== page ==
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Charleston Church Holds Emotional Services Days After Shootings

RACHEL MARTIN, HOST:

This morning, the doors at the historic black Emanuel AME Church in Charleston, S.C., are open once again and a service is underway.

(SOUNDBITE OF CHURCH SERVICE)

MARTIN: Elder John Gillison had this to say.

(SOUNDBITE OF CHURCH SERVICE)

JOHN GILLISON: The world is still dark, Our Father, still full of sin, and we still need you, Jesus. We ask, oh, God, that you will guide and direct and strengthen those families who have been victimized by that horrible situation.

MARTIN: The congregation there is still coming to terms with the shooting of nine of its members. Authorities say the gunman was a 21-year-old named Dylann Roof. He's been charged with nine counts of murder. But the focus today is on the community at Emanuel AME. That's where NPR's Cheryl Corley is this morning. She joins me now. Good morning, Cheryl.

CHERYL CORLEY, BYLINE: Good morning.

MARTIN: People started arriving for the service early this morning. You spoke with some of them. What kind of thoughts did they share with you?

CORLEY: Well, people said they wanted to come really to show their support, and many just weren't surprised that the door - that the church had opened their doors just days after that, you know, really terrible shooting occurred here. And we have an overflow crowd outside here today standing to hear the sermon and the service as it continues; folks bringing is still bringing flowers to lay at the memorial's been going here. You know, when they started coming, everybody has been sort of subdued and respectful and just determined to be here. The day actually began with Sunday schools, so lots of people had brought their children here. And there's just been a steady stream of people who have been making their way up into the steps of this really majestic church that's here. I talked earlier to Natasha Shepard (ph) who said that there is so much emotion surrounding today's events. But again, people just want to be here; they want to support the members of this church, people who were closest to the victims who died here. And she said this day is just about God and faith and the people who died in the church. Here's Natasha.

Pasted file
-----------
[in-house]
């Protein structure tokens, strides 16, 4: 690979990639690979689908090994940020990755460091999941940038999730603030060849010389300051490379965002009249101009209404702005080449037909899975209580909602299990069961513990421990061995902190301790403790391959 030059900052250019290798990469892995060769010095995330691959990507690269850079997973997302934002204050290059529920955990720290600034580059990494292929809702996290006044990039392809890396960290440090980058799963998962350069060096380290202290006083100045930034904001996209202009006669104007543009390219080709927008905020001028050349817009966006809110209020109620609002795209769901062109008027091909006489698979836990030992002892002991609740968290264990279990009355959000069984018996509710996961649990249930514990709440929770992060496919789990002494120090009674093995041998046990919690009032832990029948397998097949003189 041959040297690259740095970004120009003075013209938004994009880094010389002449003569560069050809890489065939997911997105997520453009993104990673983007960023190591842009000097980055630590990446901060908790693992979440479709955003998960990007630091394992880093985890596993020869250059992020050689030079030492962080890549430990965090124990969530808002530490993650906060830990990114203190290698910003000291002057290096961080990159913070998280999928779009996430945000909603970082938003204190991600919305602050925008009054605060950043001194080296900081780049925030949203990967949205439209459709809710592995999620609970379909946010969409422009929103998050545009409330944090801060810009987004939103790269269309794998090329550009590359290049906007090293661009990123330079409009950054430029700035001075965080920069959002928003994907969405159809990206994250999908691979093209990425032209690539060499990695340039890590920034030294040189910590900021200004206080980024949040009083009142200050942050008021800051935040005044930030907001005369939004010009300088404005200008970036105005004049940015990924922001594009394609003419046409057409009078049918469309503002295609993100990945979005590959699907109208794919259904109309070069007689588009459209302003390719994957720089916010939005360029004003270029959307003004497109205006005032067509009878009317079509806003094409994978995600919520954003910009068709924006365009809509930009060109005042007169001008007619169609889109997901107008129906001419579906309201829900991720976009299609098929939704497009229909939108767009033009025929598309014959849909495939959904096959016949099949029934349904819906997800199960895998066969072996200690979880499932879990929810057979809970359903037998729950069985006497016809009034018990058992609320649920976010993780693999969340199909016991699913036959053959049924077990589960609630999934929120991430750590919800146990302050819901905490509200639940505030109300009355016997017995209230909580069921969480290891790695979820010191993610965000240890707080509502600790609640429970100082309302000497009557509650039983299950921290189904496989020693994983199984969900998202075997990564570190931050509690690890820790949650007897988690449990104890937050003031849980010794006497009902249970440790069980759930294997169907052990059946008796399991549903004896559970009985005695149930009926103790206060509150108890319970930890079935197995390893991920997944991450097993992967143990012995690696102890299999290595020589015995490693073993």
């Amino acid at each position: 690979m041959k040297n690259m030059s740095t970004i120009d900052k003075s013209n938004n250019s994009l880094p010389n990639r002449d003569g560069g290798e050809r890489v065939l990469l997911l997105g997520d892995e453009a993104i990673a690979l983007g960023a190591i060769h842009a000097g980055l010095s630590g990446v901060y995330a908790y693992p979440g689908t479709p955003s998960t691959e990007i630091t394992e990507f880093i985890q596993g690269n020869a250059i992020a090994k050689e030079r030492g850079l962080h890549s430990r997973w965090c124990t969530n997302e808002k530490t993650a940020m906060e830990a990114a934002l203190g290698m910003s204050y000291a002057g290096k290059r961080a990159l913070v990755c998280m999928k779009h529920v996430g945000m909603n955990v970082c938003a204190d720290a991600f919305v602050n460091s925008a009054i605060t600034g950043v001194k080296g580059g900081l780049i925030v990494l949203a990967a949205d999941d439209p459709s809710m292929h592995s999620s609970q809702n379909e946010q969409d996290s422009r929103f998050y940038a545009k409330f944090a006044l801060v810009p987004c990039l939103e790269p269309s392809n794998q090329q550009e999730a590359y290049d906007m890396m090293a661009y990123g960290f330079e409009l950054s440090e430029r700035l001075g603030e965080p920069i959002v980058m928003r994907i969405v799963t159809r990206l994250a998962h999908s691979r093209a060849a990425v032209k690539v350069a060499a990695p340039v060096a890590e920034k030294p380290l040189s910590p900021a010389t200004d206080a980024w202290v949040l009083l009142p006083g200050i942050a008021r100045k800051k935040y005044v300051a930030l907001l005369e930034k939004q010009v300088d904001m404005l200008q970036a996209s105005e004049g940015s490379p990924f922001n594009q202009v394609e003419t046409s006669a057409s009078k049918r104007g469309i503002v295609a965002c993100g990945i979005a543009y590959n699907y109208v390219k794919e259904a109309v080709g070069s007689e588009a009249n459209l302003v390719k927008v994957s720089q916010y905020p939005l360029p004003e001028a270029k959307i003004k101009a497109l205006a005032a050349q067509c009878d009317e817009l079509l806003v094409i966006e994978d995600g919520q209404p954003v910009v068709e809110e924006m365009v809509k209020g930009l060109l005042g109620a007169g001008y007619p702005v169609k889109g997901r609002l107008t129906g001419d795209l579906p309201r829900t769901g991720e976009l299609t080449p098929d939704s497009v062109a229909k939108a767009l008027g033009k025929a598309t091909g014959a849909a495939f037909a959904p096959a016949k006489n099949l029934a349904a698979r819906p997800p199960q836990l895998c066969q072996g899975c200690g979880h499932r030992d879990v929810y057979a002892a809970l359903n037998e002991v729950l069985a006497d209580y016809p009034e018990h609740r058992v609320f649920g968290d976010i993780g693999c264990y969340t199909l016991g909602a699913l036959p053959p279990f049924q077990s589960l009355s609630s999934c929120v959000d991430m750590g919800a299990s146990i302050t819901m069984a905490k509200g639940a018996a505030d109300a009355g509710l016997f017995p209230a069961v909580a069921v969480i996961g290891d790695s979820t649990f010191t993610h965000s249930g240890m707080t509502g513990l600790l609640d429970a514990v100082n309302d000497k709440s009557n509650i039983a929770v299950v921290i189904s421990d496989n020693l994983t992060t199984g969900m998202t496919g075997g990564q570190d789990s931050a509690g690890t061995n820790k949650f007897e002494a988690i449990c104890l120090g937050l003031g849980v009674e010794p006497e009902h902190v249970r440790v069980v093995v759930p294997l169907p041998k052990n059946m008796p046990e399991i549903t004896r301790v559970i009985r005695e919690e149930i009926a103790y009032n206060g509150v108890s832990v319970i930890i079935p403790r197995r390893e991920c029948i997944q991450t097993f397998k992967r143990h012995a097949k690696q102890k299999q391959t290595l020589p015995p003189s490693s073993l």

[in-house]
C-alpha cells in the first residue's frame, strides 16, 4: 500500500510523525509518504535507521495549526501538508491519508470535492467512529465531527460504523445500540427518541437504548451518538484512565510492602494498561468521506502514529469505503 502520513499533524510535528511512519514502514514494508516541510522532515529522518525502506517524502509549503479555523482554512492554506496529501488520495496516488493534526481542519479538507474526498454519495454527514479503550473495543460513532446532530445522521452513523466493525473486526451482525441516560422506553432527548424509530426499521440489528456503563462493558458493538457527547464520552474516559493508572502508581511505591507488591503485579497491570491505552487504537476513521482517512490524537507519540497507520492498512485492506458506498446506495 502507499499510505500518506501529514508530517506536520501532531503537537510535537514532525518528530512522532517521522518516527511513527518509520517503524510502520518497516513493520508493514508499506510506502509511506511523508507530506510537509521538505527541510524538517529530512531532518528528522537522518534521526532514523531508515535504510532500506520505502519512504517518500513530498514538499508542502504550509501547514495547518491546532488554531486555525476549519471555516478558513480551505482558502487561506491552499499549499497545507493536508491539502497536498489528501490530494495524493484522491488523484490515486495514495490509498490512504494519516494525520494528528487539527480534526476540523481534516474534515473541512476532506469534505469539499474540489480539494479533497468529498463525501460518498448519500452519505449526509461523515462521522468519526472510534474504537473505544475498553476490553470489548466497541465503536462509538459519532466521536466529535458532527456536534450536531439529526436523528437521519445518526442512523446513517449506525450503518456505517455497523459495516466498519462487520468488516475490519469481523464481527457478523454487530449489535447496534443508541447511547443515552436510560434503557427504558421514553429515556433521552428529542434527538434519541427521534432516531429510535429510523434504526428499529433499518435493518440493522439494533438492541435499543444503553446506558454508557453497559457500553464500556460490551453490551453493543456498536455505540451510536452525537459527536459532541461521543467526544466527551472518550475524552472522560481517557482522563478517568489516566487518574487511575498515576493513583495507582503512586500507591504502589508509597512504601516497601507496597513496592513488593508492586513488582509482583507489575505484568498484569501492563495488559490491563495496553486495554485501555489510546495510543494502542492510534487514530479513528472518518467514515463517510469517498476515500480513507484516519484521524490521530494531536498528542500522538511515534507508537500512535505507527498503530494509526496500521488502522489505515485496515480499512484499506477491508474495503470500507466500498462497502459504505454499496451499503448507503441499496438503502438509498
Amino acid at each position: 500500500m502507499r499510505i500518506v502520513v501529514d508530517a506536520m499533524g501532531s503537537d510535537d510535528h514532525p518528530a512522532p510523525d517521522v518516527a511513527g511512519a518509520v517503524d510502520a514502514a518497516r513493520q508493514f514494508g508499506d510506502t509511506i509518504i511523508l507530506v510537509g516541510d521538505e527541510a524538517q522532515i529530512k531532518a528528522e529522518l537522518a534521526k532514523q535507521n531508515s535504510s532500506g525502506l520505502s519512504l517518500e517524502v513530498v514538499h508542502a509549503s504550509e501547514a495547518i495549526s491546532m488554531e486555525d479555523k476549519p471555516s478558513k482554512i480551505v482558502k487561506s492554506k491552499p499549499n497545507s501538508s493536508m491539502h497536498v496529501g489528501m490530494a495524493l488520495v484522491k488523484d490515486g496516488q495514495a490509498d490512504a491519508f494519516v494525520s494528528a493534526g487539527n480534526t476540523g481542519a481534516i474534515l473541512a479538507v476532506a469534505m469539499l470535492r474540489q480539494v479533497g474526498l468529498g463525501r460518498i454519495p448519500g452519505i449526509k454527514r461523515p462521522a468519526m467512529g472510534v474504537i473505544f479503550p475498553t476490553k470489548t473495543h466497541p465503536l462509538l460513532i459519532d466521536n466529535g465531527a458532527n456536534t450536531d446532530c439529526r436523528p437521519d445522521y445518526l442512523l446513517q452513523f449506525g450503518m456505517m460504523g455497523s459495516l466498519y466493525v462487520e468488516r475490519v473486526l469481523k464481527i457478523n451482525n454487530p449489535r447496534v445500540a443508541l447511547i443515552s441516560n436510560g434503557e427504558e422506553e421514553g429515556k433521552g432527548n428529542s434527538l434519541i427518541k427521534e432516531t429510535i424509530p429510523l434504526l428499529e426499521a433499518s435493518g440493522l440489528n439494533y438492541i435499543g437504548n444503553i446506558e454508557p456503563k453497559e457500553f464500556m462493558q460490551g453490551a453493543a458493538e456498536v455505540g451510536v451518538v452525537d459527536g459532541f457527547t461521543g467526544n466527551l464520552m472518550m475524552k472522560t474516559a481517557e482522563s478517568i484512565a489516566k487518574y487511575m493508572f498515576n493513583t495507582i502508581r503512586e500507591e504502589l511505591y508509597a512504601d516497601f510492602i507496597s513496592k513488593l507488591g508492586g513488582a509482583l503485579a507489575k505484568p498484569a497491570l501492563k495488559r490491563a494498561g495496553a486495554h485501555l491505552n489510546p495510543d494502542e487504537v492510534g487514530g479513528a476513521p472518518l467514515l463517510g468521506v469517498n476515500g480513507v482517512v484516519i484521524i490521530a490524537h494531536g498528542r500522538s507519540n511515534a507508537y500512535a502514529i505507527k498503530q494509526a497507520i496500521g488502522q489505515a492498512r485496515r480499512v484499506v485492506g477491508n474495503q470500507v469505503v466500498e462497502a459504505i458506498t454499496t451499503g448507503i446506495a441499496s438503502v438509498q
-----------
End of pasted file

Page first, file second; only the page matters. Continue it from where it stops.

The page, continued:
NATASHA SHEPARD: I wanted to hear about the people who know the victims and what they were like, you know. I want to hear the stories about what they told them when they were alive. That's what I want to hear. I don't want to hear anything more about him because he's not important. He probably did this just to get the attention that he's gotten thus far, and don't want to give him that glory. We want to glorify and magnify the people that live the life of Christ and did - up until the very last moment did what they were supposed to do.

CORLEY: And that's Natasha Sephard of course saying she didn't want to hear anything about the shooter but just about the people who were part of this church who welcomed that shooter inside and who are now being memorialized today.

MARTIN: The service, as we mentioned, was led by elder John Gillison. What more can you tell us about the message that he had for his congregation today?

CORLEY: Well, he says that they still believe that prayer changes things and that it changes all of us. And he talked about Christ coming into a dark, sinful world and he's still needed. And he really just asked Christ to strengthen the families who have been victimized. And he says that those who have faith can hear Christ saying that he would help them and that he was with each of these families, with each of the nine who died here. And here's the elder.

(SOUNDBITE OF CHURCH SERVICE)

GILLISON: There they were in the house of the Lord studying your word, praying with one another, but the devil also entered. And the devil was trying to take charge. But thanks be to God. Hallelujah.

(APPLAUSE)

GILLISON: That the devil cannot take control of your people. And the devil cannot take control of your church.

CORLEY: And that's the elder, and that's what a lot of people out here are saying today; that this is a community full of faith, and that's why they're here, and they are here to let people know that hate won't take over the city.

MARTIN: And, of course, the Mother Emanuel Church has been the focal of all the remembrances, but this is a tragedy that has affected the larger Charleston city community. Cheryl, can you talk about how - other ways that people are marking their remembrances today?

CORLEY: Well, as I mentioned, a lot of folks are still coming to the memorial, laying flowers, laying mementos down. Later today, residents plan to hold this unity chain. They'll be holding hands across an area bridge. They're hoping for about 3,000 people to show up for that. Every church here is doing something in some form of activity to show their unity. And they're going to be synchronizing - doing the synchronized bell ring out as well to show support for Emanuel AME.

MARTIN: NPR's Cheryl Corley. Thanks so much for talking with us, Cheryl.

CORLEY: You're welcome. Transcript provided by NPR, Copyright NPR.